The Unbearable Lightness of Being

Earlier this week, my community lost a great man. Don Wilson was 73 and apparently living with severe depression. Hopefully we all learned a lesson from this tragic event: Mental health disorders can be fatal, especially without professional health treatment.

Can you imagine being in so much pain that you would hurl yourself in front of a moving train?

Mr. Wilson (as I will always call him) was a community hero. Within hours of his death, our community rallied around his family. A multitude of sympathy was shared on social media, and we all wondered what went wrong.

Mr. Wilson was woven into the fabric of Biddeford. He touched hundreds (if not thousands) of lives. He was so dedicated as a teacher, coach and athletic director. Everyone, it seemed, had a story to tell, a favorite remembrance or a funny story about him.

He was a gregarious community leader who spent so many years supporting every life he touched. Smiling, generous, humorous and full of life is how so many of us described him.

But in the latter days of his life he was fighting an inner war with some very powerful demons.

According to reports by his friends and family, he openly talked about his feelings. He was, reportedly, recently hospitalized for depression. But finally, he could not fight the pain anymore.

I simply cannot imagine his pain. His suffering. His fragility.

Tough guys don’t dance.

Mr. Wilson was a role model for me. He was a gentlemen who did not speak a bad word about anyone. As I said before: he was kind and generous; quick with a smile and always willing to help.

Mr. Wilson was from a generation that usually did not talk openly about depression or suicide. Typically, obituaries of those who committed suicide described the death as “died unexpectedly.”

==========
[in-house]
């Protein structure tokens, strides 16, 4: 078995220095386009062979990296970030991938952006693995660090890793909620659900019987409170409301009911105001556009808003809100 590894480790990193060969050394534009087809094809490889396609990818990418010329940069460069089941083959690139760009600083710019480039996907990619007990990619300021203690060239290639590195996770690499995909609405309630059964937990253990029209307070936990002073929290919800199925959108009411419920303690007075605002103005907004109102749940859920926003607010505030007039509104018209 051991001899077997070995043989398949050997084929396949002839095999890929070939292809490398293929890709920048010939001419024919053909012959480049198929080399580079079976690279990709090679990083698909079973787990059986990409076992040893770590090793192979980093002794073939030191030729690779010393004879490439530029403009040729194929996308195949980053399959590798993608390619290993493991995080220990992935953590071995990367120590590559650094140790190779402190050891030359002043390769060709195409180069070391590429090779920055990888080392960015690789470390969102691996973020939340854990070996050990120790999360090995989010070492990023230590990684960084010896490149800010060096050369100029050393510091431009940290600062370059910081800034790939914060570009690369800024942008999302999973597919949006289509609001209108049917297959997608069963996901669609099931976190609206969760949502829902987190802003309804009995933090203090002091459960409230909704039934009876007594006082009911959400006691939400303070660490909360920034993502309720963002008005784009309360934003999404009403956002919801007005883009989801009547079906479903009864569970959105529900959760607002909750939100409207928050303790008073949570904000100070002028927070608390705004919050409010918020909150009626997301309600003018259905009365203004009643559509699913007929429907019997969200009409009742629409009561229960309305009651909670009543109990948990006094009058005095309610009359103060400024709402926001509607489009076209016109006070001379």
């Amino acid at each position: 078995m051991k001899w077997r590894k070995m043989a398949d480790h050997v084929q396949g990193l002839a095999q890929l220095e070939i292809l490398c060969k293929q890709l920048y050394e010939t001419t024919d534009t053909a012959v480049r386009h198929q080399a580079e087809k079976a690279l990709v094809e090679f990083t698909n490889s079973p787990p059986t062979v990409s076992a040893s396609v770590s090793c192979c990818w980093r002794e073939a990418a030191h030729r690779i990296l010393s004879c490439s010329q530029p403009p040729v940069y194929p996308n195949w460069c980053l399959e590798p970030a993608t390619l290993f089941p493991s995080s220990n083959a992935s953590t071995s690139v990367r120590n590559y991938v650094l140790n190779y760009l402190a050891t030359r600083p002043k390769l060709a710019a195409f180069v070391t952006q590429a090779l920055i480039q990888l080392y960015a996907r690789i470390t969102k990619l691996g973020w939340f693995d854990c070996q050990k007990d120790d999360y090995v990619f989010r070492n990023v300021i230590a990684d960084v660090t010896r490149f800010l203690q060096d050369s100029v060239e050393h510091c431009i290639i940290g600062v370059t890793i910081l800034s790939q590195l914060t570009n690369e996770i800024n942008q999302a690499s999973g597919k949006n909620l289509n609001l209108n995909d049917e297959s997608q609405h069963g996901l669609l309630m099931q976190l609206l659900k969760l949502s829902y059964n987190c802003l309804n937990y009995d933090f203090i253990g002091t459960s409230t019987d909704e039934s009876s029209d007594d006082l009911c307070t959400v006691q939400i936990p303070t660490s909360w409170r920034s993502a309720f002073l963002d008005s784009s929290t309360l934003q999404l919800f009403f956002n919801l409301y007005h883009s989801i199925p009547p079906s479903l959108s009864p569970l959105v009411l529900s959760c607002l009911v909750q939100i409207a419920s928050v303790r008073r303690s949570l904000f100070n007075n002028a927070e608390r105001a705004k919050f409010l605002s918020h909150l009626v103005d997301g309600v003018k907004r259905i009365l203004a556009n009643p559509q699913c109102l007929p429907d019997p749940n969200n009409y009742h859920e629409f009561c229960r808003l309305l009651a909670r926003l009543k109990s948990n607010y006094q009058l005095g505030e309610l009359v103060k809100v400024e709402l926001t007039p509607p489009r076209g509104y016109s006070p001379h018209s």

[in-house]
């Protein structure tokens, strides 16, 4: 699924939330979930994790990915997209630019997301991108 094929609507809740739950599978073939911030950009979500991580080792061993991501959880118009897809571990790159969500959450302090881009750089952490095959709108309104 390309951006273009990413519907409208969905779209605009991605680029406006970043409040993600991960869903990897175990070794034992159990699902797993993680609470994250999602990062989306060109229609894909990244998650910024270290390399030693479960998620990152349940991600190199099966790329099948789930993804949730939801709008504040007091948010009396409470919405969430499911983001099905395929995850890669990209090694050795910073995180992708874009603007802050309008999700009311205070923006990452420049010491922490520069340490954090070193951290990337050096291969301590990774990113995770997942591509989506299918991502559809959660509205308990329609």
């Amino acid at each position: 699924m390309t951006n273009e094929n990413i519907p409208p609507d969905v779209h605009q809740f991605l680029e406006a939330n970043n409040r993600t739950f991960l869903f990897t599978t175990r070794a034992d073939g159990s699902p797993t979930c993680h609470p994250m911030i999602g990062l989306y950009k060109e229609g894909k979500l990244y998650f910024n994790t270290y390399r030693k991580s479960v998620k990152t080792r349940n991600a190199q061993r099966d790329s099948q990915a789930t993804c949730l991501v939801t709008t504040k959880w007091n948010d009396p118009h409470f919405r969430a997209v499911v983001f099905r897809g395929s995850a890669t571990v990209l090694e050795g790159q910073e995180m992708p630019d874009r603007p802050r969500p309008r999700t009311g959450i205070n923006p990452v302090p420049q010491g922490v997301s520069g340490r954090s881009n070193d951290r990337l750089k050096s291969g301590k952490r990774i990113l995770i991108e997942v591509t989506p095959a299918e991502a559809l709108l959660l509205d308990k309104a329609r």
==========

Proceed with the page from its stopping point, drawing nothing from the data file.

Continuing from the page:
And there is an abundance of stigma associated with mental health, especially among men. Depression is a sign of weakness and laziness, society says. “Stop your pity party and stop feeling sorry for yourself.”

Unlike so many men of his generation, Mr. Wilson courageously bucked that trend. He shared his feelings with friends and family members. But in the end he lost that battle. In the final hours of his life he took matters into his own hands.

Some people die from cancer and some people survive. That is true for almost every illness, including mental illness. Talking about mental health is not easy. In fact, it can be overwhelming.

I still cringe when I hear someone refer to a psychiatrist as a “shrink.” I could write all day about the stigma associated with mental health.

Until we all can accept mental health disorders as genuine and potentially fatal illnesses, we will have people fighting an invisible and overwhelming war.

Depression is not feeling sorry for yourself. Having depression is not a sign of laziness. Depression does not discriminate.

Depression is a pervasive disease, but it can be treated. If you or someone you care about is fighting depression and/or suicidal thoughts, please contact the national suicide hotline: 1-888-568-1112, 24 hours a day, seven days per week and 365 days a year.

Thank you, Mr. Wilson for all that you gave to your community. As far as I’m concerned, you remain as a role model for me.

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